SCARBOROUGH:  And some of these children‘s last names, unknown.  I mean, how do you track them down if they don‘t even know their own last names? 

E. ALLEN:  You take photographs.  We have sent our people, our Team Adam unit on the ground into these shelters.  They have taken photos of the children.  We are posting the photos. 

You and I talked the other night about one little girl who saw her picture and said, Gabby, her name.  And through that—just that one word, we were able to track down and find her mom and find a report of a 2-year-old missing child and reunite her with her family.  So, in many ways, this is old-fashioned investigative work.  It‘s not high-tech, but we are searching every database and using every tool and every clue we can find to locate and reunite these families. 

SCARBOROUGH:  All right, Ernie.

And again, the number, 1-800-THE-LOST. 

And what‘s that Web site, again? 

E. ALLEN:  It‘s missingkids.com. 

SCARBOROUGH:  Missingkids.com, go to it tonight, friends. 

Thanks so much, Ernie Allen.  Great to have you here tonight.  We really appreciate it. 

E. ALLEN:  Thank you, Joe.   

SCARBOROUGH:  Now, coming up in a minute, a bit of a lighter story, but for those that have lost pets in this storm, it‘s also serious.  Talking about saving pets.  We have got a live picture of animals arriving in California. 

We‘ll be right back.

(COMMERCIAL BREAK)

SCARBOROUGH:  Pets reunited with their families—that story coming up when SCARBOROUGH COUNTRY returns.

(COMMERCIAL BREAK)

SCARBOROUGH:  Just a few minutes ago, a chartered flight with 120 dogs and 69 cats left homeless by Katrina landed in San Francisco. 

I‘m joined live now from the staging area at the airport by Bill MacLachlan (ph) -- he‘s a local citizen who organized the pet airlift—and Betsy Saul from Petfinder.com. 

Betsy, give us an update on the whole effort regarding reuniting pets with their families. 

BETSY SAUL, PRESIDENT, PETFINDER.COM:  Well, you know, it‘s great to be back, Joe.  Thank you for having me. 

You know, one of the things that I think we need to make really clear before we talk about this is that the effort is all based on getting people back to their actual families.  And a lot of viewers are really concerned right now that, as we send animals from New Orleans on planes through Operation Pet Lift and others like it, that we are going to adopt these animals out to people in states far, far away.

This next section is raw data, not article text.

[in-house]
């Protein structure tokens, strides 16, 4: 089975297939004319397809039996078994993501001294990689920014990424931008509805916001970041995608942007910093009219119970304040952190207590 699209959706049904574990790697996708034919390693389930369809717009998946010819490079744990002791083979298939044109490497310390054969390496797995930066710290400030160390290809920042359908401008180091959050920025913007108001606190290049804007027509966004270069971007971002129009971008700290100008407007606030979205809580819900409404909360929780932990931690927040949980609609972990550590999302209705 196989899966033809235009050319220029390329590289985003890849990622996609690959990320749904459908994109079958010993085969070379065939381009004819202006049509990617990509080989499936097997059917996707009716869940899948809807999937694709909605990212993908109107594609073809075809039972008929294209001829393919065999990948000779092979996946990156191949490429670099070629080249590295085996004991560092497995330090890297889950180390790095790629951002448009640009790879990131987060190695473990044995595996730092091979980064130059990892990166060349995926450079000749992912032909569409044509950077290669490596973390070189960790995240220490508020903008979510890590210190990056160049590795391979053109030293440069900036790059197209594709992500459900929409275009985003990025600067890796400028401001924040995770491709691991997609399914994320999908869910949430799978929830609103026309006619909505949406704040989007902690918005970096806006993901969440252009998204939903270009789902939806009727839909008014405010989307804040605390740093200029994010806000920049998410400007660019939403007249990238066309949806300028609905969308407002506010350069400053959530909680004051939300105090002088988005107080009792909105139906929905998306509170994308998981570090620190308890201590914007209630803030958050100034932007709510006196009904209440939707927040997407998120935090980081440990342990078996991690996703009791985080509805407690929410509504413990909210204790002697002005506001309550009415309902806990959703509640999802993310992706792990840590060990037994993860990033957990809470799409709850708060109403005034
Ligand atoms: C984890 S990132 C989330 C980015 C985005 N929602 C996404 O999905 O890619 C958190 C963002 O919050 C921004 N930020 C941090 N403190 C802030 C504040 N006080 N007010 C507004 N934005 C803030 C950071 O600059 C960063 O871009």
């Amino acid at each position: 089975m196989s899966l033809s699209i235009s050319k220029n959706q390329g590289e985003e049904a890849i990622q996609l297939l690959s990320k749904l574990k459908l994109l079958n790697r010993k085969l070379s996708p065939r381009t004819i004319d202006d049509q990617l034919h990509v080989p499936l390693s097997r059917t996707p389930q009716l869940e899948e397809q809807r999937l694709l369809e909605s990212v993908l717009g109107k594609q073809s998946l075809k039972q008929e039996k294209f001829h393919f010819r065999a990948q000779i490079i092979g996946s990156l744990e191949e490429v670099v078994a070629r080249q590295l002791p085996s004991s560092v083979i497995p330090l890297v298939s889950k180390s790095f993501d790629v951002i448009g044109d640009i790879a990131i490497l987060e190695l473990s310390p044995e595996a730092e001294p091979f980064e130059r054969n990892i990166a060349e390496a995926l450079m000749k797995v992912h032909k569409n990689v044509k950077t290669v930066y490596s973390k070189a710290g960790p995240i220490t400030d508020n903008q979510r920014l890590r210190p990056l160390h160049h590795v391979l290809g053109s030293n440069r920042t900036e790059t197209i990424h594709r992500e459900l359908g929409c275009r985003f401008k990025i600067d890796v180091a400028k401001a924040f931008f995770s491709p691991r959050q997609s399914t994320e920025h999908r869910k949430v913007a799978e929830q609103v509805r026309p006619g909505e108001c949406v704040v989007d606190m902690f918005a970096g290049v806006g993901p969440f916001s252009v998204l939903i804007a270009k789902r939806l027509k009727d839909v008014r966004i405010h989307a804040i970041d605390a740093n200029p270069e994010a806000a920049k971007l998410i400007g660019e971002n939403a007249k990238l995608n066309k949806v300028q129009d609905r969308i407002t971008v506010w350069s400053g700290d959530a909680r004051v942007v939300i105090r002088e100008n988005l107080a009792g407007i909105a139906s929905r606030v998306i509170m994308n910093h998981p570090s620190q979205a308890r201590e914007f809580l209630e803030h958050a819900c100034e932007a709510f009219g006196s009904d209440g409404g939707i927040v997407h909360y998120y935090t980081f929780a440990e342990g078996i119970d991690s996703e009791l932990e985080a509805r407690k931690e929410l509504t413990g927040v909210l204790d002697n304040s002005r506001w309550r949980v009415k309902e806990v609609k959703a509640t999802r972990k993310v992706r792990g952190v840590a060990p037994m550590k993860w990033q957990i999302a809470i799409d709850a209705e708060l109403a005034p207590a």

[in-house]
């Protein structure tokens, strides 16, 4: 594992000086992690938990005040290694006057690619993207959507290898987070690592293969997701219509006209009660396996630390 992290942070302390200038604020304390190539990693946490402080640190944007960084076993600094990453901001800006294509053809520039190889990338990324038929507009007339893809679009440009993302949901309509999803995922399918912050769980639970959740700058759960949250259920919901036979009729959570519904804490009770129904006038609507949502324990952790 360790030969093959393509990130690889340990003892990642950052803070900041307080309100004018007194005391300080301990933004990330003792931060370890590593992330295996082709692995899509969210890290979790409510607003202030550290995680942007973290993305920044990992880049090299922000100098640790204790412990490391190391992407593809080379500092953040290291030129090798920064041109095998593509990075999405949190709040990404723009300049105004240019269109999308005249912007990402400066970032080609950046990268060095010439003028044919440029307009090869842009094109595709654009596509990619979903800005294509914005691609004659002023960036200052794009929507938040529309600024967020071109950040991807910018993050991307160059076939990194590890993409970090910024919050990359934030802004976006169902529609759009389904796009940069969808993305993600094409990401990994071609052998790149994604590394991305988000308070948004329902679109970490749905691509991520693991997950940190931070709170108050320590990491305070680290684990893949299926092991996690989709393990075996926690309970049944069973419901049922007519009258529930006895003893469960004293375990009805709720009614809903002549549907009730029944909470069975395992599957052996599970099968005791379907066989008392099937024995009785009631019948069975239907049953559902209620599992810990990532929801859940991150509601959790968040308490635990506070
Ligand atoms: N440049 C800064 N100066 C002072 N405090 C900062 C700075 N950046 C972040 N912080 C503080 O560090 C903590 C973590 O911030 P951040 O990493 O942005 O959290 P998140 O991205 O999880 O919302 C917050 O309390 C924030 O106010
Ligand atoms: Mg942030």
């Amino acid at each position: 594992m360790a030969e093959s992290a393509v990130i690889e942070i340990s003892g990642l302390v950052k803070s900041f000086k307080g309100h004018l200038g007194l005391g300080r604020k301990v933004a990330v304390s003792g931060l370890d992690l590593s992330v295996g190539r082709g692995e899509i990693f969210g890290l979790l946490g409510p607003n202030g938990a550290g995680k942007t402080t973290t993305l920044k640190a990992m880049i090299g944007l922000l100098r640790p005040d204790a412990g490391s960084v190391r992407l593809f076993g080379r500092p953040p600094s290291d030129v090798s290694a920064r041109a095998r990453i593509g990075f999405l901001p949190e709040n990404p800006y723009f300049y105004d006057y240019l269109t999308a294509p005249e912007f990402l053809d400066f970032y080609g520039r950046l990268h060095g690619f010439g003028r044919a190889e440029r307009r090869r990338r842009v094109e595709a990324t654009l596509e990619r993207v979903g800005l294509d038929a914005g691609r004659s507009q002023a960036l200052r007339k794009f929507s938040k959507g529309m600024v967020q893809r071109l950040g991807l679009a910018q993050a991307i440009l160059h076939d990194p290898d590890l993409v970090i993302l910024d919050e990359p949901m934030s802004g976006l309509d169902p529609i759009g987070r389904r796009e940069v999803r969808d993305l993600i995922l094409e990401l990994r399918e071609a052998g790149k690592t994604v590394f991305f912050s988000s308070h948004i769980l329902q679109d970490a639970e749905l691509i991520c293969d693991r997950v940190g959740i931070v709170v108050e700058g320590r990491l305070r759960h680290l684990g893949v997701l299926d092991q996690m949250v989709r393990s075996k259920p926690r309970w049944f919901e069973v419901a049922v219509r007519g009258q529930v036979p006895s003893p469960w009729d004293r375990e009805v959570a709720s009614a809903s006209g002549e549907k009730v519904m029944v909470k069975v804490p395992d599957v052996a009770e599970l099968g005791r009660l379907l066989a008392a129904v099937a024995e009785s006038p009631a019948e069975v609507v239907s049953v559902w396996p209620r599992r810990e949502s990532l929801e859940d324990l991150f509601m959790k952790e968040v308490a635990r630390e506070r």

And that‘s just simply not the case.  Great pains are going to microchip these animals, to identify them, to track them through our database Katrina.Petfinder.com and make sure that we have the ability to later return all of these pets right back to their families when their families have—know where home is again. 

SCARBOROUGH:  Betsy, there‘s a great reunion story on this plane. 

Tell us about it. 

SAUL:  Well, you know, I am not sure actually which plane it is, but we have just heard that a woman that was vacationing in New Orleans at the time of the hurricane actually became separated from her pet. 

She was evacuated to Los Angeles from what I understand.  And her pet was at the Lamar-Dixon shelter, which is a shelter that has hundreds and hundreds of animals a day coming in and about 1,300 animals, some days, even as many as 2,000 animals, in their system at a time. 

We—we believe that—what we have heard is, is one of those animals was lucky enough to be on that flight to Marin County.  And she is flying up.  She saw the pet on Petfinder.  And she is flying there to pick up her dog tomorrow morning. 

SCARBOROUGH:  Oh, wow.

SAUL:  So, I guess it was probably on the plane right before this one. 

SCARBOROUGH:  Well, that—that is great news, Betsy.  Great.  Thanks for bringing it to us.

And, again, the Web site is Petfinder.com. 

That‘s all the time we have for tonight.  Tucker Carlson is next. 

THIS IS A RUSH TRANSCRIPT. THIS COPY MAY NOT BE IN ITS FINAL FORM AND MAY BE UPDATED.

END